6. The Bubbleback is one of the earliest models from the Oyster Perpetual collection

The Bubbleback is part of the Rolex Oyster collection. But the addition of the Perpetual rotor naturally made it an “Oyster Perpetual”. And the Rolex Bubbleback is one of the earliest models of this collection and ultimately the predecessor to the Oyster Perpetual model that we know today.

7.  The Rolex Bubbleback was manufactured in many different metals

The Rolex Bubbleback was not only manufactured in stainless steel during its production years. As a matter of fact, the Rolex Bubbleback was manufactured in a wide array of different metals including either yellow or rose gold in 9k, 14k, or 18k. Moreover, Rolex made them either in solid gold or two-tone (bi-metal).

8. The first Bubbleback model was reference 1858

The first Rolex Bubbleback model was the reference 1858. This model was powered by the caliber 520. The automatic movements that Rolex used for the Bubblebacks were based on the Aegler movement in Hunter watches.

9. The early Bubblebacks were made with a three-piece case which changed to a two-piece case

Originally, the Rolex Bubbleback watches were manufactured with a three-piece case design. But in 1936, Rolex introduced a new case design that had a two-piece construction. This new case construction was introduced with the launch of references 3131 and 3132.

10. The Bubbleback was made with a large number of different dial configurations

Considering the relatively long production period of the Bubbleback, Rolex created many different versions and variants over the years. This includes both variants in regards to the metal, but also the dial and hands.

Over the years, Rolex created a vast selection of different dial and hands-designs. One of the most well-known and sought-after is the California dial. The large selection of dials makes the Bubbleback particularly interesting for some collectors as it means they need to go on a hunt for specific dial versions. After all, when it comes to watch collecting, the hunt is a big part of the thrill. Plus, the many dials mean that there is a whole world to explore and discover. And the more you dig, the more you’ll discover small details and differences in the dials as well.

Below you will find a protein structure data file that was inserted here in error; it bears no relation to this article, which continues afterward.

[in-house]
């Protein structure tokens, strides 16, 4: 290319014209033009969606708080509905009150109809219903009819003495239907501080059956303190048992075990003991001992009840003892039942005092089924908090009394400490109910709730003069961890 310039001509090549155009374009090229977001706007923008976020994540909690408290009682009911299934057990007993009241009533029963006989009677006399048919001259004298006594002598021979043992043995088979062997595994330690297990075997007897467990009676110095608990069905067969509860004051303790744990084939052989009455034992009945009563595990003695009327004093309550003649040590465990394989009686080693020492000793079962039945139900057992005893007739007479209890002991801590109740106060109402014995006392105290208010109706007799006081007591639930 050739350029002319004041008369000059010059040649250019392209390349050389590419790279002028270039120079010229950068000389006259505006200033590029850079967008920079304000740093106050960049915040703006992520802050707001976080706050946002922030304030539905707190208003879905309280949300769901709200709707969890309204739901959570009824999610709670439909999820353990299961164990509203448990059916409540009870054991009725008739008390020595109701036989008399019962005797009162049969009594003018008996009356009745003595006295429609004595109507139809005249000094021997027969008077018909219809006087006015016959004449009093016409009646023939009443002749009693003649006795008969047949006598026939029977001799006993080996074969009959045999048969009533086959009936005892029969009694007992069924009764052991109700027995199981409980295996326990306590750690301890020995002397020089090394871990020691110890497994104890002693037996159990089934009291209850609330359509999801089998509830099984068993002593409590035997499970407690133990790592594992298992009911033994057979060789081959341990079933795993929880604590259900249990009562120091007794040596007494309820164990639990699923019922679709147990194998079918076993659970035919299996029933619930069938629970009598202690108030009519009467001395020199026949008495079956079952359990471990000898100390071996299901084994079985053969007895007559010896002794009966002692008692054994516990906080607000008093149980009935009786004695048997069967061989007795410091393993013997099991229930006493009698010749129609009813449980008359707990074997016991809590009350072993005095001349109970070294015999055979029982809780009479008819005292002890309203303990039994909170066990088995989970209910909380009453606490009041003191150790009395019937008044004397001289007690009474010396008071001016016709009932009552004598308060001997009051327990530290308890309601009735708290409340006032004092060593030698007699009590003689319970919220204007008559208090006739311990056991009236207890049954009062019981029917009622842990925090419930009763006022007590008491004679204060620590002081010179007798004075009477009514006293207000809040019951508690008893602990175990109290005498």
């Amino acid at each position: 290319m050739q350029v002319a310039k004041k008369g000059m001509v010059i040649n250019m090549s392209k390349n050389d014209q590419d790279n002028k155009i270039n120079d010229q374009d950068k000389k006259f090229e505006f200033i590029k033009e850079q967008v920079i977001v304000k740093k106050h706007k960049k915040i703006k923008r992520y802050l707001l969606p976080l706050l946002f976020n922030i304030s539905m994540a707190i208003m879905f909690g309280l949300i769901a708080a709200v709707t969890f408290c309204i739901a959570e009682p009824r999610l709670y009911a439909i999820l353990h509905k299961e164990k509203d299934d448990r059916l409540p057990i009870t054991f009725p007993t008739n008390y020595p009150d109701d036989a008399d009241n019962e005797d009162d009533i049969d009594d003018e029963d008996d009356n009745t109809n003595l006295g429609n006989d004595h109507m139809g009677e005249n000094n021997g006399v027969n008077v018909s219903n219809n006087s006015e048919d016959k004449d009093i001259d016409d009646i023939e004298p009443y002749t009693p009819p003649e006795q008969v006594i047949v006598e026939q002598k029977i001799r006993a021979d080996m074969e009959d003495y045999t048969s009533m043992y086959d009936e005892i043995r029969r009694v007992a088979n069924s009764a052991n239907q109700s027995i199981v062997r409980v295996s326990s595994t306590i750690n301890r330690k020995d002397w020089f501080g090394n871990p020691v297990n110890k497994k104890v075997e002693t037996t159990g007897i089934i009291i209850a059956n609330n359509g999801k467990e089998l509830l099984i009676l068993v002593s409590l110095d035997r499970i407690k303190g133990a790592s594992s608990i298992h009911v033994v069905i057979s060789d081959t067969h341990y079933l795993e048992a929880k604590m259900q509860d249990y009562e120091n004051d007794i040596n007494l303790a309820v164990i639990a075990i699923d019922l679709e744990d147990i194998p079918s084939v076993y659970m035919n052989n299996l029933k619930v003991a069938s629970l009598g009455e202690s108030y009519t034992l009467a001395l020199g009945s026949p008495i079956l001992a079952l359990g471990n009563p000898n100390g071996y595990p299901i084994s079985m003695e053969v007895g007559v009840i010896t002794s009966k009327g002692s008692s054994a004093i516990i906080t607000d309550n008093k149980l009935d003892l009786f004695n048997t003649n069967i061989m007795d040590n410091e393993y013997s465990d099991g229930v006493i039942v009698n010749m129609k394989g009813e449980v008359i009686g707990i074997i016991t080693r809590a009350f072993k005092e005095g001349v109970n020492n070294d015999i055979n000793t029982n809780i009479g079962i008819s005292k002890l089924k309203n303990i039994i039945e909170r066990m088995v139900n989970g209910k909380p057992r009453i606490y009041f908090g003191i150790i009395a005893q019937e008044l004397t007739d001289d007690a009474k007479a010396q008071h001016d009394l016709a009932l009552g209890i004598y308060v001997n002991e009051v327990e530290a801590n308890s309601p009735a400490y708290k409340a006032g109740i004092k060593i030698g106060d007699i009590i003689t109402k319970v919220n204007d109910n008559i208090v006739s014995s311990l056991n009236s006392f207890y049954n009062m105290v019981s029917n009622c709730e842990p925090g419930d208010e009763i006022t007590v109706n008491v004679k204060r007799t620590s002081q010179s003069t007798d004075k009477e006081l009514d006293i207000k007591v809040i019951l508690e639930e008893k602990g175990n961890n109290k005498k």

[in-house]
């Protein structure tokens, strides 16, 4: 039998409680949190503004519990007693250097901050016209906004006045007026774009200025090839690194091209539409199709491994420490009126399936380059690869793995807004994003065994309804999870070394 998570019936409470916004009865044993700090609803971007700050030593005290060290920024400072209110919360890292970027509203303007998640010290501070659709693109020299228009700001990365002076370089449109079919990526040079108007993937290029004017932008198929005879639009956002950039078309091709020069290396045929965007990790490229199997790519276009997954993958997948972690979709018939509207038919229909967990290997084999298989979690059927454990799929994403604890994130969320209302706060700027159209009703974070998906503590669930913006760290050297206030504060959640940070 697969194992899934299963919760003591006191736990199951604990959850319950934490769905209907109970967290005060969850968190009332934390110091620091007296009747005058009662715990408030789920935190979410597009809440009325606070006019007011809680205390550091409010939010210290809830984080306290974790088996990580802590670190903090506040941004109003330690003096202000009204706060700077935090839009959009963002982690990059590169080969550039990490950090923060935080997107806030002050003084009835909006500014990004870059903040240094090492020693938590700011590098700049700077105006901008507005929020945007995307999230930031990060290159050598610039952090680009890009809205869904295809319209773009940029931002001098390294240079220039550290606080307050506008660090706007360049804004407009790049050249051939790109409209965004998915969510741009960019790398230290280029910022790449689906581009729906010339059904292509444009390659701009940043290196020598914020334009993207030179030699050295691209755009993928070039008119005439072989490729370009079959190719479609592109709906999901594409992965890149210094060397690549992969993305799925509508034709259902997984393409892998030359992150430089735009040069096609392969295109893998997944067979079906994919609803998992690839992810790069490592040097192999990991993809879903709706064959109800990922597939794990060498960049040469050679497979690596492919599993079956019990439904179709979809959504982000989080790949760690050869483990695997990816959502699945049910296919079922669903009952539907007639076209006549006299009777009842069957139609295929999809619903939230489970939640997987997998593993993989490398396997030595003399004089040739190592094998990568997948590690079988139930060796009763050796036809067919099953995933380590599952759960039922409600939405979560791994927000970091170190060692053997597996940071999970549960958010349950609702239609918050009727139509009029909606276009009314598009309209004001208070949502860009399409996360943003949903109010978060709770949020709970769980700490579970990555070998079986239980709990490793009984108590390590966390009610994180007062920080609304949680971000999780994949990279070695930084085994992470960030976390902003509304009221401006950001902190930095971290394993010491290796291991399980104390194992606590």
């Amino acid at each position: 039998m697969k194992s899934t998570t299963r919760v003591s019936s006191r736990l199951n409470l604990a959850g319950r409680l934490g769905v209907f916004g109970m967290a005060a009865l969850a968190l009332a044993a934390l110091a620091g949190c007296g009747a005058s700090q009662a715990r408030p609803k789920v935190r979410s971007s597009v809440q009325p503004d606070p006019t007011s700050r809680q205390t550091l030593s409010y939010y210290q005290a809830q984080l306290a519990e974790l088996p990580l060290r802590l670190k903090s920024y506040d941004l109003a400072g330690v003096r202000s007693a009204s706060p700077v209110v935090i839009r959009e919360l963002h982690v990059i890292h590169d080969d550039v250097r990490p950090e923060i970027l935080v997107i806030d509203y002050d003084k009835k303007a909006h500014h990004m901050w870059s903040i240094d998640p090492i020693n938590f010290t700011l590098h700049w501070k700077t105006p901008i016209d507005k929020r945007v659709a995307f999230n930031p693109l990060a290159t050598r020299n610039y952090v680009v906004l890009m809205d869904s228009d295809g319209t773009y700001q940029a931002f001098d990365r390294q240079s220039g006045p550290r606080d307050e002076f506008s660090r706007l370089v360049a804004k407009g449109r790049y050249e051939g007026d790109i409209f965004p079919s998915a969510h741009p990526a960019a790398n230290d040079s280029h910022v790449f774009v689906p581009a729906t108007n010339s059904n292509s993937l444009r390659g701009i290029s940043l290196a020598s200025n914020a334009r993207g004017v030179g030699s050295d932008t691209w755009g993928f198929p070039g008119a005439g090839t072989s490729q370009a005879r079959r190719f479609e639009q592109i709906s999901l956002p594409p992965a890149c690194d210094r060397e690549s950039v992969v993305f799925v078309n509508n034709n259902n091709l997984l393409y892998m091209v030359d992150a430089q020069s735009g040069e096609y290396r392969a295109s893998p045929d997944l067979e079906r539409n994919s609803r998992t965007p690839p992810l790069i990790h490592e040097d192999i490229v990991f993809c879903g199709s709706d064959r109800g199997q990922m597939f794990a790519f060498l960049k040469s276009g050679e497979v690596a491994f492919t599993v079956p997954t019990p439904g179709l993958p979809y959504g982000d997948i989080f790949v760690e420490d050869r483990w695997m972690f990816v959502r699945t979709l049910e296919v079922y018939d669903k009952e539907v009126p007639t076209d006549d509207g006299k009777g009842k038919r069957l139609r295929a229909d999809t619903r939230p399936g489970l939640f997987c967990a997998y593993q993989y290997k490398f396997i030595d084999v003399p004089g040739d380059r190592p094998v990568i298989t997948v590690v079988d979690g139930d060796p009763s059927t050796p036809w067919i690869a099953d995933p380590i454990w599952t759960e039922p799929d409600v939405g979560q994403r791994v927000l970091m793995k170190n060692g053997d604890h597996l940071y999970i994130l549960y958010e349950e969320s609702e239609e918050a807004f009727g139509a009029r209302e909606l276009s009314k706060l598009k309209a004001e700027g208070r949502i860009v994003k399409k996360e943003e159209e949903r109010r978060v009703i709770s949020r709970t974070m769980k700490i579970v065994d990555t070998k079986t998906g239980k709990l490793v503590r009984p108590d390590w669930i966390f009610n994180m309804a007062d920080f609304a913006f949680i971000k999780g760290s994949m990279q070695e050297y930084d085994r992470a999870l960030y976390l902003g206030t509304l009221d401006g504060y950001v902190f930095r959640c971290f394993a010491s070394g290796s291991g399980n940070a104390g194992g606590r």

Moreover, Rolex used several different handsets for the Bubblebacks over the course of the production. This includes Alpha hands, the iconic Mercedes hands, and others.

In fact, there are even more differences if you factor in different bezel designs as well. The bottom line is that the world of Bubbleback watches is vast and there is a lot for a collector to explore and discover.

11. Rolex never officially called the Bubbleback “Bubbleback”

Like many other Rolex terms, Rolex did not invent the term Bubbleback. Instead, the name Bubbleback was born as a nickname amongst collectors due to the way the protruding case back was designed. And like many other nicknames, Rolex never adopted the nickname.

12. Rolex created a ladies version of the Bubbleback in 1941

Initially, the Bubbleback was only available in one size. But in 1941, Rolex presented a ladies’ version of the Bubbleback, powered by the 420 movement.

13. The Bubbleback was made in three sizes

Over the course of its production, the Bubbleback was available in three different sizes. First, we have the standard size, then we have the ladies’ size, and lastly came the “Bib Bubbleback”.

This brings us to the 14th and last fact.

14. The launch of the Big Bubbleback led to the development of the Datejust

The last of the Bubbleback watches was the so-called “Big Bubbleback” which was made in a larger size than all of the others.

The Big Bubbleback essentially lead to the development of the Datejust as a date display was added to the design in 1945. This goes to show how the Bubbleback laid the foundation for multiple Rolex models to come – including the Datejust which is one of the most iconic and recognized timepieces in the world.